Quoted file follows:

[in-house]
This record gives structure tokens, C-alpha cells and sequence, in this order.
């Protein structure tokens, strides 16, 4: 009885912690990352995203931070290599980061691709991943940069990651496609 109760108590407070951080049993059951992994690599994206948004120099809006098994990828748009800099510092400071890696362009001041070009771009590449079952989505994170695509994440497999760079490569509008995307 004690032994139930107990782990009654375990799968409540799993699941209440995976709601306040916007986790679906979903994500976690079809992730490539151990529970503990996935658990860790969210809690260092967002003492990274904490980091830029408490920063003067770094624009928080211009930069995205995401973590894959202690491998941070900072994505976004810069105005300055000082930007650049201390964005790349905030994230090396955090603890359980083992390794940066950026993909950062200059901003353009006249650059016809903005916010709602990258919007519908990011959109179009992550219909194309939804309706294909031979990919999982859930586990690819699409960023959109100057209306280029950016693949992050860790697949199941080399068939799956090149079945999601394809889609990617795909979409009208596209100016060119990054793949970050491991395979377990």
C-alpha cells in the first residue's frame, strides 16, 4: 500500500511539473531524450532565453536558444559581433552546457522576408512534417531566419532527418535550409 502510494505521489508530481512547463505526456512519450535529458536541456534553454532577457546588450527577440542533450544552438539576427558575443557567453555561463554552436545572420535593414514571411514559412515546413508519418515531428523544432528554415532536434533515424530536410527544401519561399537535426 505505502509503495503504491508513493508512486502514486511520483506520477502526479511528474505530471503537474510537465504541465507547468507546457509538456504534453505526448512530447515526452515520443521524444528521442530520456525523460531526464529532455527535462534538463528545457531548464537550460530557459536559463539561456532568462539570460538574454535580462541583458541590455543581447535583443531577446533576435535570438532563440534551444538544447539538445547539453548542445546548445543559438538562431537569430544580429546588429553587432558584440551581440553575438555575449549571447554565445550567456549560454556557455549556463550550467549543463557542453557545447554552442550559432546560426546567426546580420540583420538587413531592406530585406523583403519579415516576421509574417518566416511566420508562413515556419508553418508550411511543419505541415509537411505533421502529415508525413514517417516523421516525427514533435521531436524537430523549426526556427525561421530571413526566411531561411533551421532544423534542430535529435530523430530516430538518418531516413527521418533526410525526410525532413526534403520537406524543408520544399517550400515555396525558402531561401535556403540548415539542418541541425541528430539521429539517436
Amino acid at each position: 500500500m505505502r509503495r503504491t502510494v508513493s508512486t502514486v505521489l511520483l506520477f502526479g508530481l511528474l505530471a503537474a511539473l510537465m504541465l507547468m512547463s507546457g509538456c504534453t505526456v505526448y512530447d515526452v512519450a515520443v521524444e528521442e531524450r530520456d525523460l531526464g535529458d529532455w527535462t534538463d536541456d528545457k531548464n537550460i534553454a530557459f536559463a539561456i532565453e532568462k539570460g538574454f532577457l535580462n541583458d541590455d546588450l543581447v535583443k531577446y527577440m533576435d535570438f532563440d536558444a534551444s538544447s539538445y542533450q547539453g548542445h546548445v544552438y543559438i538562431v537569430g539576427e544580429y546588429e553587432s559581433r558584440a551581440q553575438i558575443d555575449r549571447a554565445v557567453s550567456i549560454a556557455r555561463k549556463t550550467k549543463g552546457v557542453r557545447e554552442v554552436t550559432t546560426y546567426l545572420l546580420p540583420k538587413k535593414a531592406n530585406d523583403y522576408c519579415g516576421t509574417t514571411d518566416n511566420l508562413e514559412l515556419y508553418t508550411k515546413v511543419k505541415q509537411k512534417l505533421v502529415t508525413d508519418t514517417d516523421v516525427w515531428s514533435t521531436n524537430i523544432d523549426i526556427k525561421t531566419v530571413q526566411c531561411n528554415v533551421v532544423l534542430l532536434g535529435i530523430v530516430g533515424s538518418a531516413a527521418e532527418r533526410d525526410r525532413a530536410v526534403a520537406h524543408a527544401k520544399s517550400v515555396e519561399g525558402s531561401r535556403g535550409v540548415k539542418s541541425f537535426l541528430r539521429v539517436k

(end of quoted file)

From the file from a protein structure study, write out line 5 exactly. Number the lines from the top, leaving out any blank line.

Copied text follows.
Amino acid at each position: 500500500m505505502r509503495r503504491t502510494v508513493s508512486t502514486v505521489l511520483l506520477f502526479g508530481l511528474l505530471a503537474a511539473l510537465m504541465l507547468m512547463s507546457g509538456c504534453t505526456v505526448y512530447d515526452v512519450a515520443v521524444e528521442e531524450r530520456d525523460l531526464g535529458d529532455w527535462t534538463d536541456d528545457k531548464n537550460i534553454a530557459f536559463a539561456i532565453e532568462k539570460g538574454f532577457l535580462n541583458d541590455d546588450l543581447v535583443k531577446y527577440m533576435d535570438f532563440d536558444a534551444s538544447s539538445y542533450q547539453g548542445h546548445v544552438y543559438i538562431v537569430g539576427e544580429y546588429e553587432s559581433r558584440a551581440q553575438i558575443d555575449r549571447a554565445v557567453s550567456i549560454a556557455r555561463k549556463t550550467k549543463g552546457v557542453r557545447e554552442v554552436t550559432t546560426y546567426l545572420l546580420p540583420k538587413k535593414a531592406n530585406d523583403y522576408c519579415g516576421t509574417t514571411d518566416n511566420l508562413e514559412l515556419y508553418t508550411k515546413v511543419k505541415q509537411k512534417l505533421v502529415t508525413d508519418t514517417d516523421v516525427w515531428s514533435t521531436n524537430i523544432d523549426i526556427k525561421t531566419v530571413q526566411c531561411n528554415v533551421v532544423l534542430l532536434g535529435i530523430v530516430g533515424s538518418a531516413a527521418e532527418r533526410d525526410r525532413a530536410v526534403a520537406h524543408a527544401k520544399s517550400v515555396e519561399g525558402s531561401r535556403g535550409v540548415k539542418s541541425f537535426l541528430r539521429v539517436k